Kenya’s supreme court has nullified Uhuru Kenyatta’s win in the presidential election last month and ordered a new vote within 60 days. The six-judge bench ruled 4-2 in favour of a petition filed by the opposition candidate Raila Odinga, who claimed that the electronic voting results were hacked into and manipulated in favour of the incumbent. Kenyatta had won a second term with 54% of the vote.
- “The declaration [of Kenyatta’s win] is invalid, null and void,” said the judge David Maranga, announcing the verdict. The court did not place any blame on Kenyatta or his party. Odinga said: “It’s a very historic day for the people of Kenya and by extension the people of Africa. For the first time in the history of African democratisation, a ruling has been made by a court nullifying [the] irregular election of a president. This is a precedent-setting ruling.”
Lawyers for Uhuru Kenyatta termed the nullification as a “very political decision” but said they would live with the consequences.
Odinga who is Kenyatta’s contender had directed his lawyer ti asked the court to invalidate Kenyatta’s win, saying scrutiny of the forms used to tally the votes found anomalies that affected nearly 5 million votes.
Kenya’s electoral commission has said there was a hacking attempt but that it failed. International election observers have said they saw no interference with the vote.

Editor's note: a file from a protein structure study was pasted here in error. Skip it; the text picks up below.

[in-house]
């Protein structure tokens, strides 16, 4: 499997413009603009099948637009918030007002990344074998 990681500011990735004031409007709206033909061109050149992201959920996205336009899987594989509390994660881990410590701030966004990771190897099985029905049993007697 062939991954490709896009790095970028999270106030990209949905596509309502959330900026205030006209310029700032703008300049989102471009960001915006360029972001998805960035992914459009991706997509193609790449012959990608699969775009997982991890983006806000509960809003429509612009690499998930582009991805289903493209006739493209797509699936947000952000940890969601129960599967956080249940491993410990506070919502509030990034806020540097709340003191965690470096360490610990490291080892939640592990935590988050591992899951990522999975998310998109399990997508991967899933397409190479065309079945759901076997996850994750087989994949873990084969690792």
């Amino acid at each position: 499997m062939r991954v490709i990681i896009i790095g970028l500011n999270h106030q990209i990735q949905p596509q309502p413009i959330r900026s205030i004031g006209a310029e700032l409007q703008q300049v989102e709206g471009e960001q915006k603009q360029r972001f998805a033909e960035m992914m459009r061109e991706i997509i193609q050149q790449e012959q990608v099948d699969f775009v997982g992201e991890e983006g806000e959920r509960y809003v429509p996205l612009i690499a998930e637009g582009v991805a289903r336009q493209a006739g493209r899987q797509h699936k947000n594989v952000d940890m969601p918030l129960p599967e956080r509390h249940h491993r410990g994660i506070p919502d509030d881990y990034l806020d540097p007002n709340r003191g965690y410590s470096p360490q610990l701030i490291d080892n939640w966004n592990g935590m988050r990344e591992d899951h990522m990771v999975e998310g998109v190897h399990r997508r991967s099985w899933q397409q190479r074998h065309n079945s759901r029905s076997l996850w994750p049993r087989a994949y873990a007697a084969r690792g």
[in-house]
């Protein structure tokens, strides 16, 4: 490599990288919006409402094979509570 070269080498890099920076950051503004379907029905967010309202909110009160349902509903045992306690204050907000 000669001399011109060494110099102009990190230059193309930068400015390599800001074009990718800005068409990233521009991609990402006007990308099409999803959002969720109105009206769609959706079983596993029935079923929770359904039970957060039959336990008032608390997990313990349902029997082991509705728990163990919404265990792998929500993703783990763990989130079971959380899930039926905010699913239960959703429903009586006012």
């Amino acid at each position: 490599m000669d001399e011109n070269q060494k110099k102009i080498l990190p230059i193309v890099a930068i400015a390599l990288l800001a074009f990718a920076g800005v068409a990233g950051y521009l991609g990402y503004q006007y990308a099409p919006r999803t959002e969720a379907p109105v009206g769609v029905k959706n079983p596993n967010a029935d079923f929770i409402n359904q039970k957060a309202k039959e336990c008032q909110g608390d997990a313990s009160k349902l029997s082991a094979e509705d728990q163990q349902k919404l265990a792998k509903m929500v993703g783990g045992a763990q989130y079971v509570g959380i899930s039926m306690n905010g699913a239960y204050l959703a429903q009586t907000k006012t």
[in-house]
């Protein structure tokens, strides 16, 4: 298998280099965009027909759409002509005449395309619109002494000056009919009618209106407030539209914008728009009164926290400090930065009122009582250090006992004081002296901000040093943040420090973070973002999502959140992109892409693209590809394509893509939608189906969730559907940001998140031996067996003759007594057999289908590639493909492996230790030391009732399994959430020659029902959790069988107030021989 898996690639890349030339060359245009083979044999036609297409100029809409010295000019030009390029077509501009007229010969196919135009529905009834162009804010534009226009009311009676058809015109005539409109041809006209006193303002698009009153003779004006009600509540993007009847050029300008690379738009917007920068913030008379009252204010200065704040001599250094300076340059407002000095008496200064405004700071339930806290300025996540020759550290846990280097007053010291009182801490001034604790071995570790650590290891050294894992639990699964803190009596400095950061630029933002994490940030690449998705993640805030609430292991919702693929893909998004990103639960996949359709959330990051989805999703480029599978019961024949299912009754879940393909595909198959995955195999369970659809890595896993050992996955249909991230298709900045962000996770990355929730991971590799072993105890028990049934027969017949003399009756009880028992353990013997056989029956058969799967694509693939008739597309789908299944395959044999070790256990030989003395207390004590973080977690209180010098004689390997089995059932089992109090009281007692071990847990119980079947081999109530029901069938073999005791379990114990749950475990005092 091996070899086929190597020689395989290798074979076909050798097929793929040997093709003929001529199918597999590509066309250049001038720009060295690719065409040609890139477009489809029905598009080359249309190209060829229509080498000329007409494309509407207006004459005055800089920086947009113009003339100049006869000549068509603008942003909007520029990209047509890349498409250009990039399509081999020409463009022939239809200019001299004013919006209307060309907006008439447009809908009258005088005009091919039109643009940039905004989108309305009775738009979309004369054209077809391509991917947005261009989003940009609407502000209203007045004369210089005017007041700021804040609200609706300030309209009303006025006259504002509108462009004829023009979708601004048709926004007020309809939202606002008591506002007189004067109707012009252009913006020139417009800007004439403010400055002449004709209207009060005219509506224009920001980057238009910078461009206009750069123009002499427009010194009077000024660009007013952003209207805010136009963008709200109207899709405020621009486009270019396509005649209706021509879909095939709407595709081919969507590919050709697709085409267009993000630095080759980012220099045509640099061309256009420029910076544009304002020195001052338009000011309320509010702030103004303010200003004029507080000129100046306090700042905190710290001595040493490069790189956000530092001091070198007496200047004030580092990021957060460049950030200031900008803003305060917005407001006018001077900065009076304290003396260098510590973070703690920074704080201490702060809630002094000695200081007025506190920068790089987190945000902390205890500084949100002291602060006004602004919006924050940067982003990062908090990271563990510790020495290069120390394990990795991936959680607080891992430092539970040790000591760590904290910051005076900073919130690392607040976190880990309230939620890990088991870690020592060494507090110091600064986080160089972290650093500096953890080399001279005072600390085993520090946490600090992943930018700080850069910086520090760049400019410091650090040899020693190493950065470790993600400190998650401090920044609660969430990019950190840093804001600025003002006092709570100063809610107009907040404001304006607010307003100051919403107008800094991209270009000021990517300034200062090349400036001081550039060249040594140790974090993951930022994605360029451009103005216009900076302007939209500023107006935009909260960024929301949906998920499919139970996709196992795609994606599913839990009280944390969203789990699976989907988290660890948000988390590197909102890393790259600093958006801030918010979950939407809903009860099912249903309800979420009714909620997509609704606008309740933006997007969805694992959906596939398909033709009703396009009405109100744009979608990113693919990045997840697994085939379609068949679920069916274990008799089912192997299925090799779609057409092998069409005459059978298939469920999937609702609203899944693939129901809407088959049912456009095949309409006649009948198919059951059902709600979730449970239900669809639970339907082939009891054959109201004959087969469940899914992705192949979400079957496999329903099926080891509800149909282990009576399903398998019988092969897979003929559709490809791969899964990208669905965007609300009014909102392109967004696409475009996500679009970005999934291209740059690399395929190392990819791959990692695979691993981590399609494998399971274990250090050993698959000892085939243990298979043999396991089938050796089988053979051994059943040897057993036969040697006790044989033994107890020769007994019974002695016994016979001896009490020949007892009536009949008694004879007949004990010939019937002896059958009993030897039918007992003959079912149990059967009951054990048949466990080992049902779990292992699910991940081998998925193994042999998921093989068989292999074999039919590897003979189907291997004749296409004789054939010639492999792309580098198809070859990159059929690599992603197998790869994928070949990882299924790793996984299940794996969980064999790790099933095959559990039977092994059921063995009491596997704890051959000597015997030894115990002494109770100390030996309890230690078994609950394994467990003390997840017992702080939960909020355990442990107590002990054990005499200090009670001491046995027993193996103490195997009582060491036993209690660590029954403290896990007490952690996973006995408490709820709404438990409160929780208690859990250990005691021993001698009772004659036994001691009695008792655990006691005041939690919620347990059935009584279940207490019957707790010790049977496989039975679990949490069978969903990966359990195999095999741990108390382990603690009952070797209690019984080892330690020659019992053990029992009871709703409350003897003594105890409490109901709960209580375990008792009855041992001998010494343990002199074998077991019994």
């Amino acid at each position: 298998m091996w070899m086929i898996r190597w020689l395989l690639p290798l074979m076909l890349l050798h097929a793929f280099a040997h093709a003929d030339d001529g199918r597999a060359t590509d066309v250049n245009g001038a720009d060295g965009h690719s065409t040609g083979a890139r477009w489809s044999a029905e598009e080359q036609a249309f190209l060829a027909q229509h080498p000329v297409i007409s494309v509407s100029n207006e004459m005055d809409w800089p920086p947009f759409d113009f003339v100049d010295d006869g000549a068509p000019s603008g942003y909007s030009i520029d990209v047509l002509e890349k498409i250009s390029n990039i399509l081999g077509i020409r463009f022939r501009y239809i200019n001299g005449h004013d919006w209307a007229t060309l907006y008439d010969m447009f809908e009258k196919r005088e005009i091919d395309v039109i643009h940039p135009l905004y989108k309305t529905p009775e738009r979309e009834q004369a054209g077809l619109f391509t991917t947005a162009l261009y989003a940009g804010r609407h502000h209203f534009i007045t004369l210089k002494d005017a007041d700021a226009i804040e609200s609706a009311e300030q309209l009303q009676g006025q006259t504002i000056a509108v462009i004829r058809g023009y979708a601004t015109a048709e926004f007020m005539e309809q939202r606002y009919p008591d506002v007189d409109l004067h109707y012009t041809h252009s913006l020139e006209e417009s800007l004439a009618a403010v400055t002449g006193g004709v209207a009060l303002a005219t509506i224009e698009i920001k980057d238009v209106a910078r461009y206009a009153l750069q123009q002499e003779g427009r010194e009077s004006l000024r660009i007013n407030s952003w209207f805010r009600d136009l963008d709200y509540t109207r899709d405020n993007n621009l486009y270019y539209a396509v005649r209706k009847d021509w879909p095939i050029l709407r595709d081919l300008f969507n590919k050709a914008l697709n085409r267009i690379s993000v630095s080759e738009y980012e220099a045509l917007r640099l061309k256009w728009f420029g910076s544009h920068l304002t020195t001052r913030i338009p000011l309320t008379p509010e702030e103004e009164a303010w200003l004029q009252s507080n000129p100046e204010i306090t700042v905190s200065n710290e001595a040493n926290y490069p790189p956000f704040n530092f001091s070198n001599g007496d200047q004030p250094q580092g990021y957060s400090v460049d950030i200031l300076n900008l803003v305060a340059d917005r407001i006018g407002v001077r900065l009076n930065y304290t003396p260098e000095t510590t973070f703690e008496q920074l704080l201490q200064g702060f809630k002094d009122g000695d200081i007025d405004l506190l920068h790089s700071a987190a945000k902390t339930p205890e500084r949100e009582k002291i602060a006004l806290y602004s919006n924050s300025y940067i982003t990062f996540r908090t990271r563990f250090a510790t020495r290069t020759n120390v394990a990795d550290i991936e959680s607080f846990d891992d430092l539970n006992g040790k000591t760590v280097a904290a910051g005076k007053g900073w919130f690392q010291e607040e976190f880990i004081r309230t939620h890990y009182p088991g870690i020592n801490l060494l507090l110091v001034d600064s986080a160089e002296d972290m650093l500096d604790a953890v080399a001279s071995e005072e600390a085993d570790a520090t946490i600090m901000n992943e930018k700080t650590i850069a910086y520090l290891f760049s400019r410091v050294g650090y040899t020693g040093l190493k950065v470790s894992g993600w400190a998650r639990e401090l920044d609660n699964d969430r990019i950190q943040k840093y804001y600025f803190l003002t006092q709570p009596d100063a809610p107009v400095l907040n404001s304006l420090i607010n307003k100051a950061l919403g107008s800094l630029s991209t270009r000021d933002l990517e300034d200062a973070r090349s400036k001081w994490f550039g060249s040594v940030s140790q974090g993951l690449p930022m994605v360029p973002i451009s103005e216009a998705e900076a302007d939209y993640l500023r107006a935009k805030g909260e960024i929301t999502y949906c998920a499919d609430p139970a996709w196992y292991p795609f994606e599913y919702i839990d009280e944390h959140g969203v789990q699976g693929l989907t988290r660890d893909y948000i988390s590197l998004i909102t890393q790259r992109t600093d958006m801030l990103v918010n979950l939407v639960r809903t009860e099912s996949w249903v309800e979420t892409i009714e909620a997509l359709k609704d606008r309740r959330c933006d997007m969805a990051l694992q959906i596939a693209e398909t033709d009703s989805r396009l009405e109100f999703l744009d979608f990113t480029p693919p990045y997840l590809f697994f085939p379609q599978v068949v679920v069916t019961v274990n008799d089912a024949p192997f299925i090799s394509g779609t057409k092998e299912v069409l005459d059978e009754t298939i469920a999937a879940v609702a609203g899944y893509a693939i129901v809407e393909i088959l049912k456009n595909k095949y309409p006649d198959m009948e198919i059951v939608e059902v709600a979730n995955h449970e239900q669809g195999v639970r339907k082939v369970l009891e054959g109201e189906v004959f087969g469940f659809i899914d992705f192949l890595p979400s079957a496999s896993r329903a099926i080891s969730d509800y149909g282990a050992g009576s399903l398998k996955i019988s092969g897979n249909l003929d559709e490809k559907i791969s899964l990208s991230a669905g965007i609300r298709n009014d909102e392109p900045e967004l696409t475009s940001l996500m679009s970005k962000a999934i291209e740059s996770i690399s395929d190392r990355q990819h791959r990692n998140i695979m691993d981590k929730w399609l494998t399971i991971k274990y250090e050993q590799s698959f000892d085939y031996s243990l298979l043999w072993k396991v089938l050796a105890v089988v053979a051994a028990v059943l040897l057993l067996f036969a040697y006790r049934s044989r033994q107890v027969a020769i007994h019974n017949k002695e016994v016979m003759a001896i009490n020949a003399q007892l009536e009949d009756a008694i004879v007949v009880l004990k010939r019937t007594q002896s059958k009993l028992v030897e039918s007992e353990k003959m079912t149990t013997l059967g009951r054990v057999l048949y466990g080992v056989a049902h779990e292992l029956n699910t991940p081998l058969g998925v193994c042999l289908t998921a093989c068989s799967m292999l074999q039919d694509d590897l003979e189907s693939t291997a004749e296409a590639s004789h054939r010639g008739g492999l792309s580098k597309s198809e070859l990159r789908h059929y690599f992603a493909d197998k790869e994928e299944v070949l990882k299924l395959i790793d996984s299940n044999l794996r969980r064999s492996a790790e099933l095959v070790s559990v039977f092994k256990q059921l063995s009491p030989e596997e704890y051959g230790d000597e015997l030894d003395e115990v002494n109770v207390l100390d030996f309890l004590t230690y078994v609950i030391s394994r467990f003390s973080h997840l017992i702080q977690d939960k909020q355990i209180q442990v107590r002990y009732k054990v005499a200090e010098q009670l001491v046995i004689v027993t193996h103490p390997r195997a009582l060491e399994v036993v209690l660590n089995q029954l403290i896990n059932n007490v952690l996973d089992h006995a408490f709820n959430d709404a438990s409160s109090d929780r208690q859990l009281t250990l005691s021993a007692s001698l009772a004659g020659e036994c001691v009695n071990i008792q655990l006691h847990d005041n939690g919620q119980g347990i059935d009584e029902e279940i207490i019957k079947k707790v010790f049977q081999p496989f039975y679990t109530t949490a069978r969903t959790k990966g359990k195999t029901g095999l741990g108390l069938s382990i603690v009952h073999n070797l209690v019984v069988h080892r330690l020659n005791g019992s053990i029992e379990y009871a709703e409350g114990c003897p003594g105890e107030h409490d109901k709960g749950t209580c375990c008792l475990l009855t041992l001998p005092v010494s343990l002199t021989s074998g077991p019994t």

Odinga, a longtime opposition candidate and the son of Kenya’s first vice-president, unsuccessfully challenged the results of the 2013 vote. His supporters at first said they would not go to court again this time but filed a petition two weeks ago.
According some Human rights groups, police have killed at least 24 people in the pandemonium state that followed the vote on August 8, 2017.
Kenya citizens were protesting on Friday and police were withdrawn to sensitive areas of the capital, Nairobi. Security was strict around the courthouse as the judges prepared to rule on the Election.
Felix Achieng, one of the Nairobi residents said:
- “This day is the D-day. We are going to know who is the president and we are very confident that the supreme court is going to give us our president.”
Local newspapers declared Friday a “date with destiny.” Many shops in the country’s capital were shut down.
Pandemonium around the election rose when the official who witnessed the electronic voting system was found tortured and murdered days before the vote. But the chaos after the election result was far less widespread than post-election violence a 10-years ago that put about more than 1,000 people killed.